10/06/2008, 00.00
IRAQ – UNITED NATIONS
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UN criticises Iraq’s new election law

UN special envoy hopes for the return of Article 50 which guarantees seats to ethnic and religious minorities in upcoming provincial council elections. Muslim community shows its solidarity to Kirkuk’s Christian community.
Baghdad (AsiaNews) – The UN special representative for Iraq Staffan de Mistura said he was “surprised and disappointed” that Iraq’s parliament dropped Article 50 when it approved a new provincial election law, a clause which was designed to protect minority rights by guaranteeing minorities a certain number of seats on provincial councils. In the first version of the bill 15 seats were set aside in six provinces for minorities, 13 for Christians and one each for Shabaks and Yazidis.

When the proposal came to a vote the article was left out because it was argued that it was impossible to determine the number of seats to be set aside for minorities since no census had been taken place to know their number.

Article 50 is fundamental for democracy and “should now be reinstated into the legislation as soon as possible so minorities can participate in the upcoming elections to be held sometime before 31 January 2009,” said the UN envoy.

“Article 50 is a strong indication Iraq is a nation ready to protect the political rights of minorities as founded in the constitution,” he added.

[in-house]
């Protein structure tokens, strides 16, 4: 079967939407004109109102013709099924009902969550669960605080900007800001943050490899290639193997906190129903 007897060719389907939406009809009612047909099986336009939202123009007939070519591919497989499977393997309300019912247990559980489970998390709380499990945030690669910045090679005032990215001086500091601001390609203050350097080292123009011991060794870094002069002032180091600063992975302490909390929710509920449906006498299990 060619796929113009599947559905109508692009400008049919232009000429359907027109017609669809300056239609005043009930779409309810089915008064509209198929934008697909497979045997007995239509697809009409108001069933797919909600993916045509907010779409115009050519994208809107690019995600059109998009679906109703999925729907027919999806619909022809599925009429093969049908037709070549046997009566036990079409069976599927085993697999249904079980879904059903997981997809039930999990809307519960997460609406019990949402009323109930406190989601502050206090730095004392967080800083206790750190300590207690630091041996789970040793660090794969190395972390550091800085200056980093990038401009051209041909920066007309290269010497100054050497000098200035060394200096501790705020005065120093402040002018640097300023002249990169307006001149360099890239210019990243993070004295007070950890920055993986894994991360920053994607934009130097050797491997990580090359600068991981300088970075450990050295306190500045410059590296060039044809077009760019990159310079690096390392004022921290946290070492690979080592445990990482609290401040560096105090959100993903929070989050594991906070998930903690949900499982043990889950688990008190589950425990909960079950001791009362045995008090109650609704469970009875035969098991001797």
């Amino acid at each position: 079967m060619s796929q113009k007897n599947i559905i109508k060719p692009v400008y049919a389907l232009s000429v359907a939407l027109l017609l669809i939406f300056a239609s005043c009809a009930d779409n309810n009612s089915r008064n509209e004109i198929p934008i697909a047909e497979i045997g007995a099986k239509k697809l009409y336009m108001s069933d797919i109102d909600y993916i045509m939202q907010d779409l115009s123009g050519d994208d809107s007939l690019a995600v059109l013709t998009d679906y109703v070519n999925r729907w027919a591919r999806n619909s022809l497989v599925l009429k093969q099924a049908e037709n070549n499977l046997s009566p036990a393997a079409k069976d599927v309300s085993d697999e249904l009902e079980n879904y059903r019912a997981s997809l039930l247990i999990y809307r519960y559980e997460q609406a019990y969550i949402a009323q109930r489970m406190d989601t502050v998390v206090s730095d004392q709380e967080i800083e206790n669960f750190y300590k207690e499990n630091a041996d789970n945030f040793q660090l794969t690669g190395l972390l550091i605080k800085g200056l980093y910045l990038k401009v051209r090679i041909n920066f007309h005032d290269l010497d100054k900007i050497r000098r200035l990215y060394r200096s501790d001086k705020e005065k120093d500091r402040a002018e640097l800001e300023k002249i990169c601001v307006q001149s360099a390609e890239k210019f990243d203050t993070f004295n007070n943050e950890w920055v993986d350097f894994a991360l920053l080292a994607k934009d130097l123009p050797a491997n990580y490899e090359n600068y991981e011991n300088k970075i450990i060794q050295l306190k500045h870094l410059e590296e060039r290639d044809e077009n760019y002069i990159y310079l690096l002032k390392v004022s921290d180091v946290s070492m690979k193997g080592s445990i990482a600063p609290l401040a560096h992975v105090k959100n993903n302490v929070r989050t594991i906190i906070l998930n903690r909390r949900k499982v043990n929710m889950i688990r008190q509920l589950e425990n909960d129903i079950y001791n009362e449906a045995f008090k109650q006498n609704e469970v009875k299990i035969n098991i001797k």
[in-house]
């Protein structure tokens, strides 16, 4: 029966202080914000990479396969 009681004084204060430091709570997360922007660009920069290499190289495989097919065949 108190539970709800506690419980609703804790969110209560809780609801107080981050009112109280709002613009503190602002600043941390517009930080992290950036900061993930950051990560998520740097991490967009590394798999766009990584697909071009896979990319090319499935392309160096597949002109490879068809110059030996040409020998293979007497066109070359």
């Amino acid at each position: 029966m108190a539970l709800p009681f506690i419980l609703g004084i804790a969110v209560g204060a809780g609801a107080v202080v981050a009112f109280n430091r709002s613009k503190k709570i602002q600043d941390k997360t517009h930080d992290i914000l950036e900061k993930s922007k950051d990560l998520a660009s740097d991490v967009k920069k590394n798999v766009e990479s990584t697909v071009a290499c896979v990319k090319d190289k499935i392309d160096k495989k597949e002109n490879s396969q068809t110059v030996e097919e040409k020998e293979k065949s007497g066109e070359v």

The UN envoy promised to continue consultations with Iraqi political leaders to ensure that the clause was reinserted into the election law by the Council of Representatives before 15 October, when the electoral commission opens nominations for candidates.

“Upbeat” about the country’s future, Iraqi President Jalal Talabani responded right away, saying that the election law will be changed to guarantee minority representation.

Talabani, an ethnic Kurd, said that the law “is not consistent with the constitution [which protects minorities], nor with what we feel is needed for Iraq.”

The president said the flow of refugees fleeing violence must be stopped and their “return home” guaranteed.

“We need to protect our minorities,” he added. “As president I have the right to amend what parliament passes and I can assure you that we will be amending the change in the law immediately.”

Elsewhere a delegation that included Arab, Kurdish, Turkmen, Sunni and Shia representatives visited Kirkuk’s Chaldean Archbishop to express their solidarity to the Christian community, which has been targeted again for violence in Mosul and excluded from the country’s political process by the new election law. They met the archbishop of Kirkuk, Mgr Louis Sako, to whom they extended their support.

As political and religious leaders they reiterated that “Christians are a fundamental part of the country” and that their presence is necessary to the process of reconstruction if it is to bring “stable and lasting peace.”

Archbishop Sako thanked the delegates, expressing “his sincere gratitude” for the solidarity, adding that their gesture was “a token of the generosity of the Iraqi people” who are against divisions, conflicts and any new violence by Islamic fundamentalists.

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